Behind the range was a backsplash comprised of tumbled marble and stainless steel tile. “The tumbled marble is similar in shade to the antique white granite countertop that was used throughout the kitchen,” reports Epstein. “The stainless steel was added to the backsplash to pick up the stainless of the appliances.”
Unbroken solid mirror was used as the backsplash throughout the rest of the kitchen to give the room depth, adds Epstein. “It reflects any light in the room, which makes the room feel larger,” she explains. “The wonderful thing about using mirror in this way and then accessorizing the countertop is that you’re in the room for a while before you realize there is mirror there. You just have the feeling of depth.”
Continuing along the L-shape on the perpendicular wall, there is a sink, stainless steel dishwasher and additional cabinets. The single deep sink and side-mounted faucet in brushed stainless were from Blanco America. Egg-shaped stainless steel pulls were used on all the cabinetry, replacing the more dated porcelain pulls with painted flowers.
To add light to the room, the window over the sink was left open except for a cornice at the top, done in material that coordinated with the fabric at the banquette. Ceiling-mounted, stainless steel S-track lighting was installed on the 9-foot ceiling, with pinpoint halogens illuminating the space.
“Instead of having the lighting come down and break your view, I kept it high,” states Epstein. “This made the room look bigger because it did not break the view. It was not intrusive into the space.” She adds that, though the architecture of the kitchen lends itself to being dark, “with the very discreet lighting it was not [dark] at all.”
Finishing off the storage portion of the room was a pantry area located on the other side of the rear entry to the kitchen. A small, open desk area was also incorporated there, with a French bulletin board upholstered in the banquette’s fabric. “It was an open countertop with a telephone, with cabinets underneath,” says Epstein. “So, we actually created a phone/message center in the kitchen.”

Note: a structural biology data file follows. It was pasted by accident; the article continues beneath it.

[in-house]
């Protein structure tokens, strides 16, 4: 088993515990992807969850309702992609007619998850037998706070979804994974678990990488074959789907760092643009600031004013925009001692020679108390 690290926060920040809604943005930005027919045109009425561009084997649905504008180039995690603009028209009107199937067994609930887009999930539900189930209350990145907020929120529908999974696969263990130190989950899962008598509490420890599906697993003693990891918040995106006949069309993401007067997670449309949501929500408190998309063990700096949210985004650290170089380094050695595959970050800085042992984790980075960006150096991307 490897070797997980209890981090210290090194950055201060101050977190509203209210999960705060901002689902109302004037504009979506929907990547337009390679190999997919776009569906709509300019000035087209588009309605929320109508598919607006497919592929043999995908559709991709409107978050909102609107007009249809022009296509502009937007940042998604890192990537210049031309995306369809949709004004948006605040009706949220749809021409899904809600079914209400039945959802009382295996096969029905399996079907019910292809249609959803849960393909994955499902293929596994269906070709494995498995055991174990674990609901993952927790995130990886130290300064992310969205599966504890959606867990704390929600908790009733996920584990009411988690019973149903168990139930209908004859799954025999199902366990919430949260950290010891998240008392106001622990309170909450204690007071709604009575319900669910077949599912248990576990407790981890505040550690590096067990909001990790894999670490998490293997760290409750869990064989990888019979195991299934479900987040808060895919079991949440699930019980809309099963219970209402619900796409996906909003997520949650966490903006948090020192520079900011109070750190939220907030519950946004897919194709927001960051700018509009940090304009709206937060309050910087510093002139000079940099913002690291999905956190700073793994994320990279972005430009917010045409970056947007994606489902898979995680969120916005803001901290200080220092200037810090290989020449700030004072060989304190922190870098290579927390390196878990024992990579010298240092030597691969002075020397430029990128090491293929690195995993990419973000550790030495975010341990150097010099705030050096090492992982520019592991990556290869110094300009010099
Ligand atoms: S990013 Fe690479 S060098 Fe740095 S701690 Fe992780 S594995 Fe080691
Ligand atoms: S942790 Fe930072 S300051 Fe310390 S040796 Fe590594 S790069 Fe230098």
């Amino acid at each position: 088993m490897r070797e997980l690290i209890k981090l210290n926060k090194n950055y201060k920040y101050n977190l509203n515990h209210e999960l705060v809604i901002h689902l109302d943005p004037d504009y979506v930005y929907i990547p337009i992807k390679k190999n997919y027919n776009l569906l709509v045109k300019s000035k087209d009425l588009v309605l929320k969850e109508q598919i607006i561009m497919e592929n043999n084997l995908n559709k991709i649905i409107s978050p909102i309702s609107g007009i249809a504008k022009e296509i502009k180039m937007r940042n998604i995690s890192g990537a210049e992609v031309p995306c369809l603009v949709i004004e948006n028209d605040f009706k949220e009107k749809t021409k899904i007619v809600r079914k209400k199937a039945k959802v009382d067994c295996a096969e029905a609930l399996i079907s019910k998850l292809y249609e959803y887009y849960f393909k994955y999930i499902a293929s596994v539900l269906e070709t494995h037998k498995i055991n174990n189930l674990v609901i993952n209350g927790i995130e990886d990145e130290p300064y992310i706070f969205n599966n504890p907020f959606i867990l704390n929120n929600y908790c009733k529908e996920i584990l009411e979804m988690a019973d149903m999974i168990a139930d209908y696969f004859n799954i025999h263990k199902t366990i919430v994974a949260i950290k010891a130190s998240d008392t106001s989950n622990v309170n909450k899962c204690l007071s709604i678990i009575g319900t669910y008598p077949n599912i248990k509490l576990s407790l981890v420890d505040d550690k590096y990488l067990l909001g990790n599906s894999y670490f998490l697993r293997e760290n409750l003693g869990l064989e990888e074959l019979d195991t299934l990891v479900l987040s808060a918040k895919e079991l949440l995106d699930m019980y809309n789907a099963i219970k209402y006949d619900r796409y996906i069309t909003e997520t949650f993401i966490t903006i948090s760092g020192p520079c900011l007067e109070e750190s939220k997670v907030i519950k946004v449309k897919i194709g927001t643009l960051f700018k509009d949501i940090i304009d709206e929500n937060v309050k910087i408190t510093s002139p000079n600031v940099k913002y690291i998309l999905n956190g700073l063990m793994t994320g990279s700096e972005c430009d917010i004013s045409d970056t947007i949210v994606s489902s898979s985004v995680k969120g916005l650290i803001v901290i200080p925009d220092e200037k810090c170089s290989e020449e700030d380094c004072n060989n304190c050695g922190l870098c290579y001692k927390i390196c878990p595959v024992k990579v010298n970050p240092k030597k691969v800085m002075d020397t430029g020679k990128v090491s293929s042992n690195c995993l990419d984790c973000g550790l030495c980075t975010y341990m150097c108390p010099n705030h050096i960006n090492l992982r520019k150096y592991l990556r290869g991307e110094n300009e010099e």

Additional details were also incorporated into the kitchen’s overall design. “Because there were stark white cabinets on three of the walls, I had those three walls painted black,” comments Epstein, “with the one large open wall where the banquette was placed painted white.”
The designer then drew inspiration from a European wallpaper to add interest to the walls. “I had seen a black wallpaper with white European silverware and teapots,” she explains. “While I liked the concept, the images were very small and lined up geometrically. I altered the idea by having my painter paint white and beige European silverware and teapots, but large and fun, on the black walls. On the white walls, the same designs were painted in black. The walls became fun, and at the same time took your eye away from the cabinets.”
Crown moulding was also added to the top of the cabinetry to dress it up, adds Epstein. “And, because the cabinets were only eight feet high and the ceilings were nine feet, I had a lot of space to do hanging ivy and antiques,” she reports. “This really helped to soften the look of the room.”